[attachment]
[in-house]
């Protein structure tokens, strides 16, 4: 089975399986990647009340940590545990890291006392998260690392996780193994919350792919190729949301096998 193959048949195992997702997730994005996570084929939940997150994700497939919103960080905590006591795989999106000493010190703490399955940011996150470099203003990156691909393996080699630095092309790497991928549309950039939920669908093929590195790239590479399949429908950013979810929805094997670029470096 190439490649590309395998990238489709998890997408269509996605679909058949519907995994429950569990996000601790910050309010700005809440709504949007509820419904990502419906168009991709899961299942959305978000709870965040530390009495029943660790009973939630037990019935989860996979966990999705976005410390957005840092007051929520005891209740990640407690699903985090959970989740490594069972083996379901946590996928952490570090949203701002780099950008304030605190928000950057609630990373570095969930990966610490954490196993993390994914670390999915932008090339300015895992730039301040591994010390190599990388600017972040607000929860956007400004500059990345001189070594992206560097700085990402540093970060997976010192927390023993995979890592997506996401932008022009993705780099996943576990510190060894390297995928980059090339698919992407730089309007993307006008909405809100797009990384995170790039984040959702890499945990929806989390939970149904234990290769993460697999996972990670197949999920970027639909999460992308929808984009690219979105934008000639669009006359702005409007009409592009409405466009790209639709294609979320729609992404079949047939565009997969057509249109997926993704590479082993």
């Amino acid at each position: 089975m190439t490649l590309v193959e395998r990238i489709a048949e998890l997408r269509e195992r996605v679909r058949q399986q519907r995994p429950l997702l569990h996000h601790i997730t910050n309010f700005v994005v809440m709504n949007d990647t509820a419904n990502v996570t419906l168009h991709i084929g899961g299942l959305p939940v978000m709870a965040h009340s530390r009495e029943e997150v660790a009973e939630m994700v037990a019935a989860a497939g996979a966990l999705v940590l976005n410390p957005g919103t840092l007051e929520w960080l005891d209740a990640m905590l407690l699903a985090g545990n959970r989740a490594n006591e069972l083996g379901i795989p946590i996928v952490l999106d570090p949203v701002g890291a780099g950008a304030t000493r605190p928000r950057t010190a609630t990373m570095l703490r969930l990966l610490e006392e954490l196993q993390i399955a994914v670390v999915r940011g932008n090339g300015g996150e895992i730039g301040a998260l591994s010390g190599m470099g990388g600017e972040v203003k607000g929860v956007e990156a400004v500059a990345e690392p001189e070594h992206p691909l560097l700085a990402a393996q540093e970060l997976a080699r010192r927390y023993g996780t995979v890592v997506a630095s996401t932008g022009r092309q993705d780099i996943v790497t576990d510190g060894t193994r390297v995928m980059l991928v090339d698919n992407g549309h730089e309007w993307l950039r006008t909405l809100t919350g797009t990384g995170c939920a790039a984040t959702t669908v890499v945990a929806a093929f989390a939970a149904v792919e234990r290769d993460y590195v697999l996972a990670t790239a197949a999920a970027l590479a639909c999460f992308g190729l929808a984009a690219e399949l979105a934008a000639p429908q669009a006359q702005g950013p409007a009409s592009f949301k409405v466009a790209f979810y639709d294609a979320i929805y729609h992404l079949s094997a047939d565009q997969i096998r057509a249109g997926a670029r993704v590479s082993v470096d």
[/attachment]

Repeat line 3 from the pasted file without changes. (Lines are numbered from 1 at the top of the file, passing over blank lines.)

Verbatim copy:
């Amino acid at each position: 089975m190439t490649l590309v193959e395998r990238i489709a048949e998890l997408r269509e195992r996605v679909r058949q399986q519907r995994p429950l997702l569990h996000h601790i997730t910050n309010f700005v994005v809440m709504n949007d990647t509820a419904n990502v996570t419906l168009h991709i084929g899961g299942l959305p939940v978000m709870a965040h009340s530390r009495e029943e997150v660790a009973e939630m994700v037990a019935a989860a497939g996979a966990l999705v940590l976005n410390p957005g919103t840092l007051e929520w960080l005891d209740a990640m905590l407690l699903a985090g545990n959970r989740a490594n006591e069972l083996g379901i795989p946590i996928v952490l999106d570090p949203v701002g890291a780099g950008a304030t000493r605190p928000r950057t010190a609630t990373m570095l703490r969930l990966l610490e006392e954490l196993q993390i399955a994914v670390v999915r940011g932008n090339g300015g996150e895992i730039g301040a998260l591994s010390g190599m470099g990388g600017e972040v203003k607000g929860v956007e990156a400004v500059a990345e690392p001189e070594h992206p691909l560097l700085a990402a393996q540093e970060l997976a080699r010192r927390y023993g996780t995979v890592v997506a630095s996401t932008g022009r092309q993705d780099i996943v790497t576990d510190g060894t193994r390297v995928m980059l991928v090339d698919n992407g549309h730089e309007w993307l950039r006008t909405l809100t919350g797009t990384g995170c939920a790039a984040t959702t669908v890499v945990a929806a093929f989390a939970a149904v792919e234990r290769d993460y590195v697999l996972a990670t790239a197949a999920a970027l590479a639909c999460f992308g190729l929808a984009a690219e399949l979105a934008a000639p429908q669009a006359q702005g950013p409007a009409s592009f949301k409405v466009a790209f979810y639709d294609a979320i929805y729609h992404l079949s094997a047939d565009q997969i096998r057509a249109g997926a670029r993704v590479s082993v470096d």